Asset Planning & Decision Optimisation…Demystified (Part 2)

February 11, 2015 Stefan Sadnicki

Asset Planning & Decision Optimisation…Demystified (Part 2)

In my last post, the first in this two-parter, we started discussing some of the questions many of you are facing as your assets age: how do you decide which assets get priority attention? And how do you compare different asset investment strategies, and figure out which combination will deliver the highest value over the planning horizon?

We started considering the case of a fictitious client who has a mere $3,000 per year budget and a portfolio of four investments—each with its own cost and time constraints. The goal is to find the set of investments that deliver the highest value. Easy right? Not so much as it turns out.

Rank by Value and Cutoff
The simplest prioritisation method is to rank projects by value, until you use up year 1 resources. In this case, investment #1 has the highest value at $13,200, followed by #3, #2, #4. However, investment #1 also uses up the entire budget in year 1, so that’s the cutoff. The total value of the selected portfolio is therefore $13,200.

Rank by Value and Time Shift
Investment candidates #2 and #4 can be shifted into future years to “fill” the leftover capacity, but moving those investments to future years affects the value. Asset investment by value rankFor example, the value of investment #2 decreases to $2k when it begins in year 2. However, if we shift investment #2 to year 2, we could undertake investments #1 and #2, use up our entire budget, and end up with a value of $15,200, as shown here. Similarly, if we shift investment #4 to year 3, we end up with a value of $16,200.

Rank by Value/Cost
Another commonly used ranking method is value/cost or, in layman’s terms: ”bang for the buck”. Here, investment #3 would rank highest ($9k value divided by $3k cost = 3) followed by investment #4 ($5k/$2k = 2.5), then #1, and #2. Asset investment rank by value/costA simple rank and cutoff analysis would have us select investments #3 and #4, for a total value of $14,000. But, if we do the same as above, where we allow investments to shift in time, we can also accommodate investment #2, for a total value of $16,000 as shown here.

Don’t Just Prioritise, Optimise!
The ranking methods above generally fall in the category of prioritisation:  they use simple rules to rank investments and select the best performing portfolio. Investment candidates #1, #2 and #3 in the table below summarize the results of the prioritisation ranking techniques used earlier.

Asset investment optimization optimisation

But there is another solution that honours all constraints AND delivers a higher value. The investments in portfolio candidate 4 deliver a value of $18,000 yet this portfolio doesn’t actually include the highest scoring individual investment (#1), and it doesn’t even use up all resources in the first year!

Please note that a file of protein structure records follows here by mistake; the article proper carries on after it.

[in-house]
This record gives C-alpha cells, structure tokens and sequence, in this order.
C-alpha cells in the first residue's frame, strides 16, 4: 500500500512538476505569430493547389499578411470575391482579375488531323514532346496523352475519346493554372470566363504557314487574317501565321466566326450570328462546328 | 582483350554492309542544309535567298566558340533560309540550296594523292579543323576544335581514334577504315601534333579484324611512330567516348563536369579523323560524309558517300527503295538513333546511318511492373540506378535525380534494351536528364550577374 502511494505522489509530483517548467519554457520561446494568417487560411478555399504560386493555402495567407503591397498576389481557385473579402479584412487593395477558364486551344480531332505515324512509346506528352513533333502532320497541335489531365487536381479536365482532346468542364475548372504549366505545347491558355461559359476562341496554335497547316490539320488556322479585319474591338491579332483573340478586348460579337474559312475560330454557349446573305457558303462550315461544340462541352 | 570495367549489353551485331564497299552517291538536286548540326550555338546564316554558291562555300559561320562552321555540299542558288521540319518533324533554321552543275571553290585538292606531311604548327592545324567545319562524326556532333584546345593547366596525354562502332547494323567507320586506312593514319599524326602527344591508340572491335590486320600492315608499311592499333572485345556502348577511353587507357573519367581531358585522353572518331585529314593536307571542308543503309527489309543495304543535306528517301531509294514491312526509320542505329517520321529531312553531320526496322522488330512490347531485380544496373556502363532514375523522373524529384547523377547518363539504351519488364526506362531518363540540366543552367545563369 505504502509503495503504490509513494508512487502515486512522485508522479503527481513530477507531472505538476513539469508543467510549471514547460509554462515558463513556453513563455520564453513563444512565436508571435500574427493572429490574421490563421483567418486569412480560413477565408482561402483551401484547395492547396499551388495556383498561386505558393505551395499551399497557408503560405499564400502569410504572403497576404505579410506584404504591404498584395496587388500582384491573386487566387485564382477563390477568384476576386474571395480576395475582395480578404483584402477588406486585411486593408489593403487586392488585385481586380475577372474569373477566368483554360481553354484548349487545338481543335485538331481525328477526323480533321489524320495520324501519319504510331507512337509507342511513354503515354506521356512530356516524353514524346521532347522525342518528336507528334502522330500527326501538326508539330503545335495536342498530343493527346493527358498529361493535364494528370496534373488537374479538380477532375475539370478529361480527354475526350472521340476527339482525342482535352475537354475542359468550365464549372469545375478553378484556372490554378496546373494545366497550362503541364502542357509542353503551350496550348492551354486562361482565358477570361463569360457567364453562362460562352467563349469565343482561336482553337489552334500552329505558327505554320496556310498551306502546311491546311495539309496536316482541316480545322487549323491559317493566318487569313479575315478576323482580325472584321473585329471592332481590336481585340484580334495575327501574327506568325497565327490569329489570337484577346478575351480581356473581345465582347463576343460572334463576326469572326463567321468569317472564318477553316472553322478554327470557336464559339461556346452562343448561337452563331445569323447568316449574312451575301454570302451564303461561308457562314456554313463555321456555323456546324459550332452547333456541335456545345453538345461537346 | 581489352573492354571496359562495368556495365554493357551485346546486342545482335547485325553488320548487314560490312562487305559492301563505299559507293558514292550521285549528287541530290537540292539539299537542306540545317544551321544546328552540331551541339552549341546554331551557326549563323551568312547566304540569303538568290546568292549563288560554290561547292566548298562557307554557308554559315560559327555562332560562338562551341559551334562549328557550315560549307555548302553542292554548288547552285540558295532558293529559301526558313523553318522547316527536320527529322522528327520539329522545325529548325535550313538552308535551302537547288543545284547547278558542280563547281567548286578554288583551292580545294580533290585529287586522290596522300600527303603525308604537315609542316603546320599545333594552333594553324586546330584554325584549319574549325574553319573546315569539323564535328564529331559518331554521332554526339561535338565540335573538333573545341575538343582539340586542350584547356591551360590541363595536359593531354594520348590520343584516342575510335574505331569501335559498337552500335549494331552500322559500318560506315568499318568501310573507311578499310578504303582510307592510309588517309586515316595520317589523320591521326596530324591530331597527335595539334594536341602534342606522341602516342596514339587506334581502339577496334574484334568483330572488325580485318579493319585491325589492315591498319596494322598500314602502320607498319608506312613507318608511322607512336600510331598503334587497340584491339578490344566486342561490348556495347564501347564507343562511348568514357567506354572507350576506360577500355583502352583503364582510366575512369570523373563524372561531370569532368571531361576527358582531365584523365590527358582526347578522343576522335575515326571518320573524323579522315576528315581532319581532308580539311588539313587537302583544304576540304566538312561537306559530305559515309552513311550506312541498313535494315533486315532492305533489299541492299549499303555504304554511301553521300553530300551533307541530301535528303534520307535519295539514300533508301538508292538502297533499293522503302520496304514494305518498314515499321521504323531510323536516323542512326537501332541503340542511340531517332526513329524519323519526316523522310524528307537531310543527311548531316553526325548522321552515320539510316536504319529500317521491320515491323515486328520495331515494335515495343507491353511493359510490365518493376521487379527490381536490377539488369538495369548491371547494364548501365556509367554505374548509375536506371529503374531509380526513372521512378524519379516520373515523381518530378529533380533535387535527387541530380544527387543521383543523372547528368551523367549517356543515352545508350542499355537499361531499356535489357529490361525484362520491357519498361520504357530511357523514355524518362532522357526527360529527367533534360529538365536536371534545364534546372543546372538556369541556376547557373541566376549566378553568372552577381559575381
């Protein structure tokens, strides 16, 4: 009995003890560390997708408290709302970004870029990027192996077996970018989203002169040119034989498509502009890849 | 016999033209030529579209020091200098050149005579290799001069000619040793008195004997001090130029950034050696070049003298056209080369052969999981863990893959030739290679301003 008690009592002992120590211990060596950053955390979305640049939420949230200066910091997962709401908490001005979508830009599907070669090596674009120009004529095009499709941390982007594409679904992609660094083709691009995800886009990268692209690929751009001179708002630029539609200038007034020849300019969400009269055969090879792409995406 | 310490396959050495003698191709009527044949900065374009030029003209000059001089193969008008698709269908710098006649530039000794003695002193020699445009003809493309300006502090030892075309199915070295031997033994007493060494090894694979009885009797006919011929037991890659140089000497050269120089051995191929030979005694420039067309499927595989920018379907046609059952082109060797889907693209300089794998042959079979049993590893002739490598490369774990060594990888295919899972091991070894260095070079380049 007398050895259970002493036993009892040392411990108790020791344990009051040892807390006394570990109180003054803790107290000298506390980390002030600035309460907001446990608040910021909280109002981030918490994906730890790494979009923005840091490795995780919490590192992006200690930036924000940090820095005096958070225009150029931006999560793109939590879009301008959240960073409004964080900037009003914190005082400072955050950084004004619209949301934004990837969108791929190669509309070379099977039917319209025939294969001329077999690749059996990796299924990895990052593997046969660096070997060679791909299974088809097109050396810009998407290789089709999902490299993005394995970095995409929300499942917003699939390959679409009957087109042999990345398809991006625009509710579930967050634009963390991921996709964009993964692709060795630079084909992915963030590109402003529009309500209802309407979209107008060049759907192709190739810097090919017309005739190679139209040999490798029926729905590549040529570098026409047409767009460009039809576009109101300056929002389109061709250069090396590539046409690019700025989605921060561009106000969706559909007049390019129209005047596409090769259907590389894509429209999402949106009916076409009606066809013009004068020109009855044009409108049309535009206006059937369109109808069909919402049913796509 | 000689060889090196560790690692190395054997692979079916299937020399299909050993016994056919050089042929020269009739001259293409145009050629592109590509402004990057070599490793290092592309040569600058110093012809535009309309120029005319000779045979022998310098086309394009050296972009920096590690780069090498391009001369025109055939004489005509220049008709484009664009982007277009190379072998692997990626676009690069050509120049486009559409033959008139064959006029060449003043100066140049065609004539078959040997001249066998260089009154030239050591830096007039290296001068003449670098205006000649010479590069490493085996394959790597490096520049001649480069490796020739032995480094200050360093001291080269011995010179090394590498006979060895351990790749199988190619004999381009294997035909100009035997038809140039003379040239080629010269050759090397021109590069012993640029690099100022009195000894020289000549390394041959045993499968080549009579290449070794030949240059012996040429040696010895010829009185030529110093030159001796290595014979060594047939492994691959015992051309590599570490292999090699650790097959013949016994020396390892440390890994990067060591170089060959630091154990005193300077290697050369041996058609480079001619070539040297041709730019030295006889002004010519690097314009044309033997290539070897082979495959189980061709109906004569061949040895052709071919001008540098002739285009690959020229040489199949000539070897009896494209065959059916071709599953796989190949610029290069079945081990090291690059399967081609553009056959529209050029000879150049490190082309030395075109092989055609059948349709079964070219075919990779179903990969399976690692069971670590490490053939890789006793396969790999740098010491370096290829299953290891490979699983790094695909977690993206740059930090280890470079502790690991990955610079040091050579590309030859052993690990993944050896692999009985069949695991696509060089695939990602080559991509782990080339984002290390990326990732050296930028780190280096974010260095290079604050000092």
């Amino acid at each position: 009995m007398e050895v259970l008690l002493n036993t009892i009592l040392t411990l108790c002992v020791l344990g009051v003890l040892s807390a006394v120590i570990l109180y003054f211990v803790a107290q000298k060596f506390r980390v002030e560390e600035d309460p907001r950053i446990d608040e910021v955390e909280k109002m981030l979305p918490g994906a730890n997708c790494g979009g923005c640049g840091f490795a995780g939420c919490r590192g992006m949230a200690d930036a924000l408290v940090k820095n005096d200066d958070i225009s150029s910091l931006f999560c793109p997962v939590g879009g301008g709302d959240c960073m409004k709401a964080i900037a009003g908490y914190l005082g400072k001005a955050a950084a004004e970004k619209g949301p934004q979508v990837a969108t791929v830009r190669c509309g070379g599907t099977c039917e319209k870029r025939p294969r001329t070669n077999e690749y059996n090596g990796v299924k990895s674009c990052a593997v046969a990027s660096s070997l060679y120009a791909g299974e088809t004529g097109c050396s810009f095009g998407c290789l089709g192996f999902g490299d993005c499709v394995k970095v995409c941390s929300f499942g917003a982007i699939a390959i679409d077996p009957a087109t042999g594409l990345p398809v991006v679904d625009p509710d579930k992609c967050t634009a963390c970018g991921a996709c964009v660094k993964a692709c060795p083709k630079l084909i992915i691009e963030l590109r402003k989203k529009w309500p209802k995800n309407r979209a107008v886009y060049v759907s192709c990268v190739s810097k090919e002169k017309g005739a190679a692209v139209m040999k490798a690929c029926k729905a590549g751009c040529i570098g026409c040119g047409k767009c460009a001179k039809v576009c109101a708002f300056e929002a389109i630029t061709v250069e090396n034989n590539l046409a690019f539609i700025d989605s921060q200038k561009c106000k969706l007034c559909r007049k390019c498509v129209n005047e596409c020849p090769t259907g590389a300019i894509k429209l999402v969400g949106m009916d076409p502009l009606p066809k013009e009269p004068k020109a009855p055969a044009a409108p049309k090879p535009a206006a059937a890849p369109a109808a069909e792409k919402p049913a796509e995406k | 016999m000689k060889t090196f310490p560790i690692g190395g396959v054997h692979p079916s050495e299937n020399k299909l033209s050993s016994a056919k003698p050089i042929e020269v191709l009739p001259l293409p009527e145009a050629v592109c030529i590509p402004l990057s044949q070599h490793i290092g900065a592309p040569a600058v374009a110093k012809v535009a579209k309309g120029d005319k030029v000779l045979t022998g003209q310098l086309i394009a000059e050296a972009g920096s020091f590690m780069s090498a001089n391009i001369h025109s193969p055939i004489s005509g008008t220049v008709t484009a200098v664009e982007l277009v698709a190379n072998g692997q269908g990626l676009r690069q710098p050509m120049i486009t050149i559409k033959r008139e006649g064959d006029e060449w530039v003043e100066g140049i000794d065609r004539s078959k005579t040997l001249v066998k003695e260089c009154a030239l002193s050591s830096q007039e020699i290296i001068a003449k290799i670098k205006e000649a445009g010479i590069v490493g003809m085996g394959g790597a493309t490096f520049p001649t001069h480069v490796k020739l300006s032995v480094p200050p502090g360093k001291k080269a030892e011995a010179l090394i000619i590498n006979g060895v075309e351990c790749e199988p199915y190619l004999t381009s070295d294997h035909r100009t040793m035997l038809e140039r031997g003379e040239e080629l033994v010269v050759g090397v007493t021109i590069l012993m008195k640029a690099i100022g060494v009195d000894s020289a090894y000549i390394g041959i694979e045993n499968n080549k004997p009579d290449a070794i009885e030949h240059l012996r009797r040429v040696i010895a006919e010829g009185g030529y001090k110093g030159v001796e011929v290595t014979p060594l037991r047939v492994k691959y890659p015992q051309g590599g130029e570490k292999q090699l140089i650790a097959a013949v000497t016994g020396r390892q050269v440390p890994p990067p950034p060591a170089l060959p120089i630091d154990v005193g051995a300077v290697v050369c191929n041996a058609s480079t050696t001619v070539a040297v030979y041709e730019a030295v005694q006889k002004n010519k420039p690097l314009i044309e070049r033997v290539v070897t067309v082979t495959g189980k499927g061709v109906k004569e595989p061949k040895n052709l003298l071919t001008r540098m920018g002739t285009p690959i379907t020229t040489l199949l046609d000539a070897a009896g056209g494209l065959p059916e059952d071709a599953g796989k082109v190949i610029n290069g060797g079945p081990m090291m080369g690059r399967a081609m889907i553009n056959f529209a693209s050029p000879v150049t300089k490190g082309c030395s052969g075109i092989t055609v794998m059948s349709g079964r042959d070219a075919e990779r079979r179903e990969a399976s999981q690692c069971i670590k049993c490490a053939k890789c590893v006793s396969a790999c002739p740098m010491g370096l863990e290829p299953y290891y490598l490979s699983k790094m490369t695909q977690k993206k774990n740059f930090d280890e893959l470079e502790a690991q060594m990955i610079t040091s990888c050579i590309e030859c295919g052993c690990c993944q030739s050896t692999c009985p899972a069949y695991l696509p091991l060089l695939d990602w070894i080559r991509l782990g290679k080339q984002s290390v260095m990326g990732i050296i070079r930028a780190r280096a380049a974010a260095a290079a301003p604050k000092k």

This sounds totally counter-intuitive, doesn’t it? I told you people found it harder than expected when we played the game using our Lego building blocks to optimally stack our investments! What it does illustrate is the need for advanced optimisation techniques to truly extract maximal value from a portfolio of investments.

In Summary
The most important thing to remember is that the objective is not to rank investments, but to optimise a portfolio of investments to realise the greatest value. And as you can see, optimisation is extremely complex and an iterative process. If we consider a relatively simple portfolio with:

  • 100 investments
  • 4 alternatives per investment
  • 20 possible start dates

The number of possible combinations is 80100. This number is staggering and impossible to evaluate and/or manage manually, and this is where Asset Investment Planning & Management (AIPM) strategies—including optimisation—come into play.

I presented this challenge in Copenhagen in November and my colleague Boudewijn will be presenting it at the Iframi Asset Management Conference in Paris this week. I wonder how the French Asset Managers will cope with the challenge!

To learn more, check out our resources page.


About the Author

Stefan Sadnicki

Stefan is Managing Director for Copperleaf in EMEA. Stefan joined Copperleaf in 2014 as the first employee situated in Europe. Since then, Stefan has been responsible for developing Copperleaf's operations and has seen the team expand across EMEA, delivering exceptional value and providing extraordinary experiences to a growing number of clients. His background is business analytics and consulting and he is an active member of The Institute of Asset Management (IAM).

Follow on Linkedin Visit Website More Content by Stefan Sadnicki
Previous Article
Guest Post:  ISO 55000 — The Latest Developments
Guest Post: ISO 55000 — The Latest Developments

As awareness of ISO 55000/1/2 grows, more are seeking to learn: What is it? Why do we have it? What’s in it...

Next Article
Culture Eats Strategy for Breakfast
Culture Eats Strategy for Breakfast

My philosophy on corporate culture is aligned with Peter Drucker’s famous quote “Culture eats strategy for ...